See, that's a problem: you're defining/dismissing/arguing against something based on your own narrow definition of it. It would be like me saying that "I believe all vehicles are the size of smart cars, so I dispute that it's possible to carry more than 5 people in ANY vehicle.

So if you're going to discuss religion with ANYONE, it would help to start with a more commonly accepted definition of it: http://en.wikipedia.org/wiki/Religion
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Religion is an organized collection of belief systems, cultural systems, and world views that relate humanity to spirituality and, sometimes, to moral values. Many religions have narratives, symbols, traditions and sacred histories that are intended to give meaning to life or to explain the origin of life or the Universe. From their ideas about the cosmos and human nature, they tend to derive morality, ethics, religious laws or a preferred lifestyle. According to some estimates, there are roughly 4,200 religions in the world.
Many religions may have organized behaviors, clergy, a definition of what constitutes adherence or membership, holy places, and scriptures. The practice of a religion may also include rituals, sermons, commemoration or veneration of a deity, gods or goddesses, sacrifices, festivals, feasts, trance, initiations, funerary services, matrimonial services, meditation, prayer, music, art, dance, public service or other aspects of human culture. Religions may also contain mythology.
Notice that besides being a VERY BROAD subject, there's a LOT of words like "some", "many", "sometimes", "often", "tend", "may"... nothing is really absolute to ALL religions.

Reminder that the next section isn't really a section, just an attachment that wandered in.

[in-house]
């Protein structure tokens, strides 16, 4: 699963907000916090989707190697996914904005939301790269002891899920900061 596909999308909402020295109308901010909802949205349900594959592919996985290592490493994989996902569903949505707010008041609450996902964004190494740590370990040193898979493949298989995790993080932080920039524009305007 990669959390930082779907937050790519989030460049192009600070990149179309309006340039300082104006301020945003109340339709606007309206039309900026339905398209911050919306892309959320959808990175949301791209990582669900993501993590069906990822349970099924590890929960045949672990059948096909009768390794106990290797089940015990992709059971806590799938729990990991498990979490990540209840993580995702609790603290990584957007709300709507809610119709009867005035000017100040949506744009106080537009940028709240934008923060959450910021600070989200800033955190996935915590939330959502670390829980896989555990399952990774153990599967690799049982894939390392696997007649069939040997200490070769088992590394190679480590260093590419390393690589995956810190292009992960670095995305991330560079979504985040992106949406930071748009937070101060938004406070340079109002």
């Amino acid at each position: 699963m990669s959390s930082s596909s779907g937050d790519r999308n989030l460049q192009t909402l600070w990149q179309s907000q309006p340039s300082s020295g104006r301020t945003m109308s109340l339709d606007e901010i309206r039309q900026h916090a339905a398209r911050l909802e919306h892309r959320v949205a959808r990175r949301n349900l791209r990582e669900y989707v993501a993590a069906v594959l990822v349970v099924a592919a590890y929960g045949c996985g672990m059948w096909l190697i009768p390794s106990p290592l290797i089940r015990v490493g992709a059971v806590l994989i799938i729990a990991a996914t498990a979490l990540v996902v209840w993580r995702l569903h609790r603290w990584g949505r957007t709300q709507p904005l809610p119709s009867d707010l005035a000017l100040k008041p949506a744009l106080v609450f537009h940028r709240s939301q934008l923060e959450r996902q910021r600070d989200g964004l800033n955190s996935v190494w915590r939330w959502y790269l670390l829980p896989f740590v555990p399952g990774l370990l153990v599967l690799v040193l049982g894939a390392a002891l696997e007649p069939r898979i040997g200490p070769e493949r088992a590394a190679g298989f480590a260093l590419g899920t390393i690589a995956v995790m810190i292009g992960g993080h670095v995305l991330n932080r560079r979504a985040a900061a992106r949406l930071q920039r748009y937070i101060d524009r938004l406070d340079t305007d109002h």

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As far as I am concerned, just because many people are fascinated by an ideology doesn't make it a religion. Astrology, rock and roll, Communism, or the belief that Elvis is still live are not religions in my books.
Not for you. But again, the point is, to SOME PEOPLE, any of these things can hold the meaning of a religion in their lives. Some people base their entire lives on the study of astrology and "what the stars tell them," for example.

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“Science does not aim at establishing immutable truths and eternal dogmas; its aim is to approach the truth by successive approximations, without claiming that at any stage final and complete accuracy has been achieved.”

Many people are confused about what science is, thinking that it is a set of facts. No, science is an approach.
I don't see anyone here disagreeing. The fact remains, some people go overboard on accepting things just because "science says so", and that places it, if not in, then very close to a "religion" to those people.
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Old 04-04-2013, 04:45 PM   #59
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The nature of science is that it continues to prove itself wrong and improve on it. It's not a fixed set of findings that remains static, it's an approach, a method.
And like I said before, tell that to your average evolutionist or Climate Change<tm> scientist, both of whom seem more than happy to bash us over the head with, "This is the absolute truth and if you doubt it at all, you're an idiot."
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Old 04-04-2013, 06:11 PM   #60
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Okay... prove it. Prove it didn't happen. Scientifically. I'm not talking about things like "the earth is only 8,000 years old" and what not, I'm simply saying, as one supporting a scientific view of the world and holding to its tenets, PROVE that the universe wasn't created by an all-powerful being.

The burden of proof should be on the person that is trying to convey that god exists; not on the person that doesn't believe in IT (Him/her/it).